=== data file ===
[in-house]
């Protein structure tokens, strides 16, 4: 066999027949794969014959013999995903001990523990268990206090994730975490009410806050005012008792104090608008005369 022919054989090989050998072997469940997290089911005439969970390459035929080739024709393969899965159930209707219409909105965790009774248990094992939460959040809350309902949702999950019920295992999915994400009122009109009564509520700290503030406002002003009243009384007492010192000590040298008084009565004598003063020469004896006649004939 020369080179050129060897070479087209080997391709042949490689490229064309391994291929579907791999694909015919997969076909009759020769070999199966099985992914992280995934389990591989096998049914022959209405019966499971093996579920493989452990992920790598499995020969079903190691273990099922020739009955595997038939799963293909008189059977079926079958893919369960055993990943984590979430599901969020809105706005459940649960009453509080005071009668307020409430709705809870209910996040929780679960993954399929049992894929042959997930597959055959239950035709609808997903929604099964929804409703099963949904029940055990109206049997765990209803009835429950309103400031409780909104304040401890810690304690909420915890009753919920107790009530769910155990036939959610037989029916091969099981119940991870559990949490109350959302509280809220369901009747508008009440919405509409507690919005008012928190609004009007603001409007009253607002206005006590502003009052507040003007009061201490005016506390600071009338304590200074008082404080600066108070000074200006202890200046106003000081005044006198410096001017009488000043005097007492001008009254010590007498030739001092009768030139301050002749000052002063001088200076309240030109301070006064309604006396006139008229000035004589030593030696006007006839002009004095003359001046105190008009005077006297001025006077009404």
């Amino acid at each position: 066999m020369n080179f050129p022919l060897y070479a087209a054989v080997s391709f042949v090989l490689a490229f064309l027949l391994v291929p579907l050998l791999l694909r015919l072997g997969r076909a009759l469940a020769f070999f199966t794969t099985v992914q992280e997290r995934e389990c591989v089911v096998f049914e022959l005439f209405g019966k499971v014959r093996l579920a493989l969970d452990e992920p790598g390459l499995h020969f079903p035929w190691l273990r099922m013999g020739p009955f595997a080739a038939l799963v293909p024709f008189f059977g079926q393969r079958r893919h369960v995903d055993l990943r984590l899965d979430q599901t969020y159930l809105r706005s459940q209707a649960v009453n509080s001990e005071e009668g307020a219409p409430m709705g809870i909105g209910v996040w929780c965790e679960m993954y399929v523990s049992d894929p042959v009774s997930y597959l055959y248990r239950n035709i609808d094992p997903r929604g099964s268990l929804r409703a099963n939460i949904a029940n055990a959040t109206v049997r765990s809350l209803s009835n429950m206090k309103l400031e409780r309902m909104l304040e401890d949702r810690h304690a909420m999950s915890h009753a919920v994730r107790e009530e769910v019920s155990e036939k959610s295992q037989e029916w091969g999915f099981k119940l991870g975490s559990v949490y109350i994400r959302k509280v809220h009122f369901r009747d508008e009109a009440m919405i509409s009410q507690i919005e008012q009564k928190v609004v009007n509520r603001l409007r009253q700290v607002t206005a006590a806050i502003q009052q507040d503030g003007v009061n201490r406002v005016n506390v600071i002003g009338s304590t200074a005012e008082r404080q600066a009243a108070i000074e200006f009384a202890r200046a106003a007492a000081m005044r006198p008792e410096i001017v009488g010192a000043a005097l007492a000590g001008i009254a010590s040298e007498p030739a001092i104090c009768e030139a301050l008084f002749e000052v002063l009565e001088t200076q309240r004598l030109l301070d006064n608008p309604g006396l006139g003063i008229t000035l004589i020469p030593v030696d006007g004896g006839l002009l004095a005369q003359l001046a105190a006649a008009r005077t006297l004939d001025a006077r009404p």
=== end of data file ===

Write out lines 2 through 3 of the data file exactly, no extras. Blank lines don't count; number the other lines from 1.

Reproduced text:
């Protein structure tokens, strides 16, 4: 066999027949794969014959013999995903001990523990268990206090994730975490009410806050005012008792104090608008005369 022919054989090989050998072997469940997290089911005439969970390459035929080739024709393969899965159930209707219409909105965790009774248990094992939460959040809350309902949702999950019920295992999915994400009122009109009564509520700290503030406002002003009243009384007492010192000590040298008084009565004598003063020469004896006649004939 020369080179050129060897070479087209080997391709042949490689490229064309391994291929579907791999694909015919997969076909009759020769070999199966099985992914992280995934389990591989096998049914022959209405019966499971093996579920493989452990992920790598499995020969079903190691273990099922020739009955595997038939799963293909008189059977079926079958893919369960055993990943984590979430599901969020809105706005459940649960009453509080005071009668307020409430709705809870209910996040929780679960993954399929049992894929042959997930597959055959239950035709609808997903929604099964929804409703099963949904029940055990109206049997765990209803009835429950309103400031409780909104304040401890810690304690909420915890009753919920107790009530769910155990036939959610037989029916091969099981119940991870559990949490109350959302509280809220369901009747508008009440919405509409507690919005008012928190609004009007603001409007009253607002206005006590502003009052507040003007009061201490005016506390600071009338304590200074008082404080600066108070000074200006202890200046106003000081005044006198410096001017009488000043005097007492001008009254010590007498030739001092009768030139301050002749000052002063001088200076309240030109301070006064309604006396006139008229000035004589030593030696006007006839002009004095003359001046105190008009005077006297001025006077009404």
């Amino acid at each position: 066999m020369n080179f050129p022919l060897y070479a087209a054989v080997s391709f042949v090989l490689a490229f064309l027949l391994v291929p579907l050998l791999l694909r015919l072997g997969r076909a009759l469940a020769f070999f199966t794969t099985v992914q992280e997290r995934e389990c591989v089911v096998f049914e022959l005439f209405g019966k499971v014959r093996l579920a493989l969970d452990e992920p790598g390459l499995h020969f079903p035929w190691l273990r099922m013999g020739p009955f595997a080739a038939l799963v293909p024709f008189f059977g079926q393969r079958r893919h369960v995903d055993l990943r984590l899965d979430q599901t969020y159930l809105r706005s459940q209707a649960v009453n509080s001990e005071e009668g307020a219409p409430m709705g809870i909105g209910v996040w929780c965790e679960m993954y399929v523990s049992d894929p042959v009774s997930y597959l055959y248990r239950n035709i609808d094992p997903r929604g099964s268990l929804r409703a099963n939460i949904a029940n055990a959040t109206v049997r765990s809350l209803s009835n429950m206090k309103l400031e409780r309902m909104l304040e401890d949702r810690h304690a909420m999950s915890h009753a919920v994730r107790e009530e769910v019920s155990e036939k959610s295992q037989e029916w091969g999915f099981k119940l991870g975490s559990v949490y109350i994400r959302k509280v809220h009122f369901r009747d508008e009109a009440m919405i509409s009410q507690i919005e008012q009564k928190v609004v009007n509520r603001l409007r009253q700290v607002t206005a006590a806050i502003q009052q507040d503030g003007v009061n201490r406002v005016n506390v600071i002003g009338s304590t200074a005012e008082r404080q600066a009243a108070i000074e200006f009384a202890r200046a106003a007492a000081m005044r006198p008792e410096i001017v009488g010192a000043a005097l007492a000590g001008i009254a010590s040298e007498p030739a001092i104090c009768e030139a301050l008084f002749e000052v002063l009565e001088t200076q309240r004598l030109l301070d006064n608008p309604g006396l006139g003063i008229t000035l004589i020469p030593v030696d006007g004896g006839l002009l004095a005369q003359l001046a105190a006649a008009r005077t006297l004939d001025a006077r009404p």